Today is Pride in London. Many tech firms have been festooned in rainbow bunting for the last week, and some app developers have even changed their apps’ icons to suggest solidarity with LGBTQ+ people.
It’s important to remember that Pride is, fundamentally, a protest. This year marks 50 years since the Stonewall Riots, when the queer community in New York City rose up against the police’s violent oppression—an uprising led by drag queens and queer people of colour.
Modern pride events in Western countries are a marshalled parade (kept in check by the police, which is massively problematic) and sponsored by large companies, whose floats will display rainbow variations of their logos and dispense multicoloured merchandise. One could be forgiven for thinking that gay liberation is a solved problem! If large banks are happy to display a rainbow version of their logo, surely everything’s fine?
Last year’s Pride in London parade was disrupted by a transphobic splinter group which claimed to represent lesbian feminists (but was in fact linked to various far-right, fundamentalist Christian, and misogynist groups.) A lesbian couple was beaten up on a bus a few weeks ago in north London (one of the survivors wrote an article about her experience, and the wider context of anti-queer hate crime, for the Guardian.) Trans women of colour in the US are at significantly higher risk of being murdered. And this is in the context of a media environment that allows people to publish blatantly transphobic articles in national newspapers in the name of ‘open debate’… exactly the same kind of ‘open debate’ that happened about gay people not so long ago.
Stella, whose talk at BeyondTech you should watch, tweeted:
I see logos like [the rainbow logo] for @Barclays and I feel frustrated that all we do is change logos and don’t help marginalised or at risk groups in meaningful ways. How many banks help customers rebuild lives, get funds for ideas/ care /protect identities? But sure, $$$ for scooters —@MlleLicious
Here’s the rub: it all feels like performance. On Monday, the rainbow logos will disappear—but queer people (of which I am one) continue being queer, and subject to danger and discrimination, all year round. And I have it easy—I’m cisgender, white, male, and masculine-presenting, which means my particular flavour of queerness is more acceptable to society than (for instance) a bisexual woman’s, or a non-binary person of colour’s.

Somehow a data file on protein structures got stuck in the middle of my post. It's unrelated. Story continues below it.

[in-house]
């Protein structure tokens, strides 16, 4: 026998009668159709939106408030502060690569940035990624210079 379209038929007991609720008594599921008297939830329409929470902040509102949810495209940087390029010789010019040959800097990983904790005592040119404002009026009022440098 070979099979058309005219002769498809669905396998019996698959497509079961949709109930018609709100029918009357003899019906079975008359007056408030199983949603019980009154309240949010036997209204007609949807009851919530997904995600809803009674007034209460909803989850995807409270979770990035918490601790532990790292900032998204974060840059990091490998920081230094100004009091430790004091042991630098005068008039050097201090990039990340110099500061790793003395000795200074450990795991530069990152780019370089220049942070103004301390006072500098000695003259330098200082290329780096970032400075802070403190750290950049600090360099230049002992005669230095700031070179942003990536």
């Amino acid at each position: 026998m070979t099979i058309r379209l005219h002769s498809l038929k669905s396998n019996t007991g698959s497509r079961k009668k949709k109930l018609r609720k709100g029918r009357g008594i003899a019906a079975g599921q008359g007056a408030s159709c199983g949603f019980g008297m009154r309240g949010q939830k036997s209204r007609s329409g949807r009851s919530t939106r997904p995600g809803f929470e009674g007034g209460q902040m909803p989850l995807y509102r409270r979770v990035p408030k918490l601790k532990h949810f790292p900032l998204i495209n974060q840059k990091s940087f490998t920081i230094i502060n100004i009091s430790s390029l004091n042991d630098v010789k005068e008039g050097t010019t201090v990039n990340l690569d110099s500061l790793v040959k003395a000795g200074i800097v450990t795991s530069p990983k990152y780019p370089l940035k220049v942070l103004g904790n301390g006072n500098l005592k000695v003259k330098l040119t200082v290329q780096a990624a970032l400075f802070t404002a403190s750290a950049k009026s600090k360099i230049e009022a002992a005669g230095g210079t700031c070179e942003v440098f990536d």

Too much corporate Pride activity is about making cis and heterosexual people, and a certain subset of ‘acceptable’ gay people (i.e. cis white masc-presenting gay men) feel OK. There is very little to challenge the power structures that still oppress people to this day.
So before you put a six-stripe rainbow filter on your company’s Twitter profile, or come up with a slick hashtag and marketing campaign, ask yourself what you’re actually doing to uplift LGBTQ+ people, here and around the world. For instance:
- Do you do business in jurisdictions that criminalise and imprison queer people? Maybe you shouldn’t.
- If one of your members of staff came out as transgender tomorrow, how would you support them? Would they get time off to focus on their transition? Would it be easy to update their gender marker (including to something other than ‘male’ or ‘female’ if necessary?) How would you make sure everyone started using their new name and pronouns immediately?
- Does your Code of Conduct (which I hope you have) include gender, gender identity and expression, and sexual preference as protected characteristics? Do you have a clear path to resolution for bullying and harassment? Do you even know what bullying and harassment on these grounds looks like?
This is not an exhaustive list. But it’s a start. As a queer person, I’d rather not spend my entire life talking about queer politics. I have other stuff to do. But it’s on all of us to educate ourselves about our own privilege, and about the kinds of oppression people can face in the world—and help to dismantle it.